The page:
Cannabis appeared in history as early as 10,200 years ago, in Okinoshima, Japan. Some pollen-dating even suggests that cannabis may have been an early hop variety that evolved to have high THC levels, to cope with extreme environments. Some of the earliest written records from China, document most uses as, primarily, medicinal; highlighted in Pen-ts’ ao Ching, the first Chinese pharmacopeia. In the 17th century, cannabis made its way into Western culture, pioneered by Irish physician, William O’Shaughnessy and Italian doctor, Raffaele Valieri. Valieri would suggest to his patients smoking hemp for symptomatic relief of neuropathic pain, migraine and asthma, based on his studies of the findings of William O’Shaughnessy’s earlier work, in India.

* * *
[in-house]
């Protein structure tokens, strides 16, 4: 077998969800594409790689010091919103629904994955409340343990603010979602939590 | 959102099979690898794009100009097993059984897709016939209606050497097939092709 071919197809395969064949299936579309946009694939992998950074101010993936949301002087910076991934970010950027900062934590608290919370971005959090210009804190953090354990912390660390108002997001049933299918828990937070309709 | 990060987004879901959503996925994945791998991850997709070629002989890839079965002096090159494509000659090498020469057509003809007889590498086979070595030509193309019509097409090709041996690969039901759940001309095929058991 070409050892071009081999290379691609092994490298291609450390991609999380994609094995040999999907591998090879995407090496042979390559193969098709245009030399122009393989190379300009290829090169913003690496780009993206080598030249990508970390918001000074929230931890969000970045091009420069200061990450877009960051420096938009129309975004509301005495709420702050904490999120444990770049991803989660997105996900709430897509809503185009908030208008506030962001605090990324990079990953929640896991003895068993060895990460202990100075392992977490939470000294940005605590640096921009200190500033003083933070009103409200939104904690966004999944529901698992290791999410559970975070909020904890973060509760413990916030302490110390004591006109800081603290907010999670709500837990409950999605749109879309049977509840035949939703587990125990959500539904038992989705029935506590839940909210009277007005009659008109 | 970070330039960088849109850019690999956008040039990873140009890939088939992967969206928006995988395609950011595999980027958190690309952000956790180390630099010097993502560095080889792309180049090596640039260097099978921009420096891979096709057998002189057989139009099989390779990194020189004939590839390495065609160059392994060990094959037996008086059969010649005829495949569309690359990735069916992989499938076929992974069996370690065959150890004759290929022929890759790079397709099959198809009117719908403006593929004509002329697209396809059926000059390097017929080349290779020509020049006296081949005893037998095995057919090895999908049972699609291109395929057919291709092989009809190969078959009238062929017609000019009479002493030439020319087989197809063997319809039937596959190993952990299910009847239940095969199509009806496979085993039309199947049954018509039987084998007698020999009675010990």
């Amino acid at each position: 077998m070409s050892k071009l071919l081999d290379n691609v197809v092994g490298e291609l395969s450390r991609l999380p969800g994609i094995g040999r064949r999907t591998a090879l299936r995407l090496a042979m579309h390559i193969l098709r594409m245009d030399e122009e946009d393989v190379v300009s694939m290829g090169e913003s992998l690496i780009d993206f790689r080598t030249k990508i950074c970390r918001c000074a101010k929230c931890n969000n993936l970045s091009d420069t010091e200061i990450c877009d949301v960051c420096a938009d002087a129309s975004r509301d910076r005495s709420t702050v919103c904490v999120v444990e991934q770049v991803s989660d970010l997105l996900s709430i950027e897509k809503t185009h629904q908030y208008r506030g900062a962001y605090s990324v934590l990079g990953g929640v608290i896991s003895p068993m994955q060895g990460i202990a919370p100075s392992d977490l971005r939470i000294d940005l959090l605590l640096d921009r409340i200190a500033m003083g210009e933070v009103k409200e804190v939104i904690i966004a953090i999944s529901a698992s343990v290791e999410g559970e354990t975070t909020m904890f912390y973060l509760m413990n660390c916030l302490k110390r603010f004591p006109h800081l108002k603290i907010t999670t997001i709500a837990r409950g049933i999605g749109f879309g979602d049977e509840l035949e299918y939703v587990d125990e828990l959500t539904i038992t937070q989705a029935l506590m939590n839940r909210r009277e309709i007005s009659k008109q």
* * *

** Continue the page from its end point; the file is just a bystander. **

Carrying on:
In 1925, the world’s relationship with cannabis began to shift, with the International Opium Convention banning cannabis for anything other than medical and scientific uses. The United Kingdom soon outlawed cannabis, in 1928 and, within a decade, the U.S. followed suit. Recently, more countries have begun to legalize cannabis, including Canada and some American states. In 2019, New Zealand, too, deemed hemp appropriate for human consumption and legalized medical cannabis consumption in early 2020.